Physicist Stephen Hawking dies aged 76

Physicist Stephen Hawking has died at the age of 76, a spokesman for his family has said

Stephen Hawking has died aged 76
Stephen Hawking has died aged 76

Stephen Hawking, whose insights shaped modern cosmology and inspired global audiences in the millions, has died aged 76.

His family released a statement in the early hours of Wednesday morning confirming his death at his home in Cambridge.

Hawking’s children, Lucy, Robert and Tim said in a statement: “We are deeply saddened that our beloved father passed away today. 

“He was a great scientist and an extraordinary man whose work and legacy will live on for many years. 

“His courage and persistence with his brilliance and humour inspired people across the world. 

“He once said, ‘It would not be much of a universe if it wasn’t home to the people you love.’ We will miss him for ever.”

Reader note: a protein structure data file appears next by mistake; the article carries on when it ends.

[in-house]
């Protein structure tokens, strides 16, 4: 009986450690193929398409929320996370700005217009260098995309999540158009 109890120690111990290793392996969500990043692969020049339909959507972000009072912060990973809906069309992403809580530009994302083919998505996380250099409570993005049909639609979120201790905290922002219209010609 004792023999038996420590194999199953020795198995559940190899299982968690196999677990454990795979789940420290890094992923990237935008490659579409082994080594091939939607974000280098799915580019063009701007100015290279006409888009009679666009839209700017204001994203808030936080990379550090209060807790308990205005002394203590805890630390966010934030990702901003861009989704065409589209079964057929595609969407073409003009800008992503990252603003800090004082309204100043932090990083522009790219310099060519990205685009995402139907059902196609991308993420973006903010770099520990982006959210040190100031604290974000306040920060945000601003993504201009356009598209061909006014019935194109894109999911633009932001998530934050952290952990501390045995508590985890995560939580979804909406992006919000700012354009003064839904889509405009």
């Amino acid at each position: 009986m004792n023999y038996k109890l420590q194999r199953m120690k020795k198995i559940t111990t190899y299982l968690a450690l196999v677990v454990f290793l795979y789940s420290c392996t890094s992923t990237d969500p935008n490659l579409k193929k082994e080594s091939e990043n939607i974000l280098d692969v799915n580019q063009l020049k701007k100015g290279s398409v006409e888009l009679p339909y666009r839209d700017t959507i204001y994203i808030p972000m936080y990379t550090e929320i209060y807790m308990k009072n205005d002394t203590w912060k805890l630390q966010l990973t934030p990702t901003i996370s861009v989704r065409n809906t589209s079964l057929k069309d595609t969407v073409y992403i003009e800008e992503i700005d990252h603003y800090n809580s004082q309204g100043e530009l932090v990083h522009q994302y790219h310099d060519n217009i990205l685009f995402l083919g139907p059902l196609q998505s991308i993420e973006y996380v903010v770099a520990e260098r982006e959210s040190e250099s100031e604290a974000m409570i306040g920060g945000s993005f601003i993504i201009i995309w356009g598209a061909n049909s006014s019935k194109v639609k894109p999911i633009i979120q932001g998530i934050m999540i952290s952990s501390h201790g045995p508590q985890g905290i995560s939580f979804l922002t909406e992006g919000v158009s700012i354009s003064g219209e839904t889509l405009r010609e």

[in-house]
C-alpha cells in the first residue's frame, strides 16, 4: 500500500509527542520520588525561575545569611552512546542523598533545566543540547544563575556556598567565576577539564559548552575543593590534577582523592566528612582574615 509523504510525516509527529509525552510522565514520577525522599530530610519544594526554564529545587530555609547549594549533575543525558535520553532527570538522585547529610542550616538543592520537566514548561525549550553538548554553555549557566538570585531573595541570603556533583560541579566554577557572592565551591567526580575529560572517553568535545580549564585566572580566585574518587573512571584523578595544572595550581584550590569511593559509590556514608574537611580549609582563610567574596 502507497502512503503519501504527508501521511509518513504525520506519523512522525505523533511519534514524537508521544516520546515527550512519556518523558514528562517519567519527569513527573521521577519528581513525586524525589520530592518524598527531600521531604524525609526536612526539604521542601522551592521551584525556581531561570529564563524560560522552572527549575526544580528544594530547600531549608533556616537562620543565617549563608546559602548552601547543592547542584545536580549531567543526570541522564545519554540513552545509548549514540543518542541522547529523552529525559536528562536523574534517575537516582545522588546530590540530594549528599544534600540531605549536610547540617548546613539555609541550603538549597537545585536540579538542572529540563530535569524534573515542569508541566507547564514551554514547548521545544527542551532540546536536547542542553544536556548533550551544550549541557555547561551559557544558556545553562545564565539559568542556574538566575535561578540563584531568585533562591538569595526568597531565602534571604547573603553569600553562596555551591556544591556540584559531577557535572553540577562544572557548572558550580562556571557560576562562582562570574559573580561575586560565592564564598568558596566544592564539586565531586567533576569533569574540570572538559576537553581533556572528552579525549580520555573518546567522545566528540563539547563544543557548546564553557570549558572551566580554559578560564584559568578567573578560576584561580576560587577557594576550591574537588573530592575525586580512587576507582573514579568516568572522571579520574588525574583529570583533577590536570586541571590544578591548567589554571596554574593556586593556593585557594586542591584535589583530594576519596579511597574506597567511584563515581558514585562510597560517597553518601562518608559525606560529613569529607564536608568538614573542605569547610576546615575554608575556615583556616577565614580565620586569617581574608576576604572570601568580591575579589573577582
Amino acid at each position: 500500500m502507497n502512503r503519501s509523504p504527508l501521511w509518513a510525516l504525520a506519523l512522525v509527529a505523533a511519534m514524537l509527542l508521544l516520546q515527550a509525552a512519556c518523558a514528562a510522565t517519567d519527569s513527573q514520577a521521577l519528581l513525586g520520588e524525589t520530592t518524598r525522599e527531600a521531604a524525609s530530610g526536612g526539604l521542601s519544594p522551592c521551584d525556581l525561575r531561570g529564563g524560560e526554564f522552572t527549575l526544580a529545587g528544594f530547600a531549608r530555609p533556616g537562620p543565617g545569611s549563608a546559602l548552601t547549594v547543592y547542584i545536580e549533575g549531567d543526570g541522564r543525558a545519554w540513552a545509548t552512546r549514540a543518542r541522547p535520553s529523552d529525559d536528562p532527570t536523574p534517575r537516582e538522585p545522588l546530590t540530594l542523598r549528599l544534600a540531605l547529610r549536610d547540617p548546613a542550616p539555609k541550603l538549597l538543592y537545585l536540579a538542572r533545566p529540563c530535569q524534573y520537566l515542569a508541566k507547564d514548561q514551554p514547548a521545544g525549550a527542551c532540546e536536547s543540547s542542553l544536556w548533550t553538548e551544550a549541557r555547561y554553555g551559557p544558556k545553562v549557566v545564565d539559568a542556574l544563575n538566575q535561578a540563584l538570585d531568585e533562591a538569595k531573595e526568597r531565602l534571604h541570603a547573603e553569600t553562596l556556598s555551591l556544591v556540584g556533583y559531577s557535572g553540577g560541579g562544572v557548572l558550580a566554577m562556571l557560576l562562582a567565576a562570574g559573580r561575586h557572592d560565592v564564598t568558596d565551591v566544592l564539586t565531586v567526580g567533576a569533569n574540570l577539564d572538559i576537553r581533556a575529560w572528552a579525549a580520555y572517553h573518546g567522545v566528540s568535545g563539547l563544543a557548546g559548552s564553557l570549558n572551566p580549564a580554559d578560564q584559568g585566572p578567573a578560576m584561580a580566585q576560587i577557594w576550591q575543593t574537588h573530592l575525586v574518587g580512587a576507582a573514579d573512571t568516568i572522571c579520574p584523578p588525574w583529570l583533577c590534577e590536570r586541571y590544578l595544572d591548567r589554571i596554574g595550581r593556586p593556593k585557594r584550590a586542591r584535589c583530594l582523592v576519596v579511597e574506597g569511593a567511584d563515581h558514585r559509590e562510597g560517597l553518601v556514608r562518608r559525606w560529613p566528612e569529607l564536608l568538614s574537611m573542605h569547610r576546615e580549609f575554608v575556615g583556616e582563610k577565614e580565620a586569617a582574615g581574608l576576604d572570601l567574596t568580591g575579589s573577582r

Hawking was diagnosed with motor neurone disease in 1963 at the age of 21. Doctors expected him to live for only two more years. But Hawking had a form of the disease that progressed more slowly than usual. He survived for more than half a century and long enough for his disability to define him. His popularity would surely have been diminished without it.

Hawking’s first major breakthrough came in 1970, when he and Roger Penrose applied the mathematics of black holes to the entire universe and showed that a singularity, a region of infinite curvature in spacetime, lay in our distant past: the point from which came the big bang.

Hawking continued to work on black holes and in 1974 drew on quantum theory to declare that black holes should emit heat and eventually pop out of existence. For normal black holes, the process is not a fast one, it taking longer than the age of the universe for a black hole the mass of the sun to evaporate. But near the ends of their lives, mini-black holes release heat at a spectacular rate, eventually exploding with the energy of a million one-megaton hydrogen bombs. Miniature black holes dot the universe, Hawking said, each as heavy as a billion tonnes, but no larger than a proton.

His proposal that black holes radiate heat stirred up one of the most passionate debates in modern cosmology.

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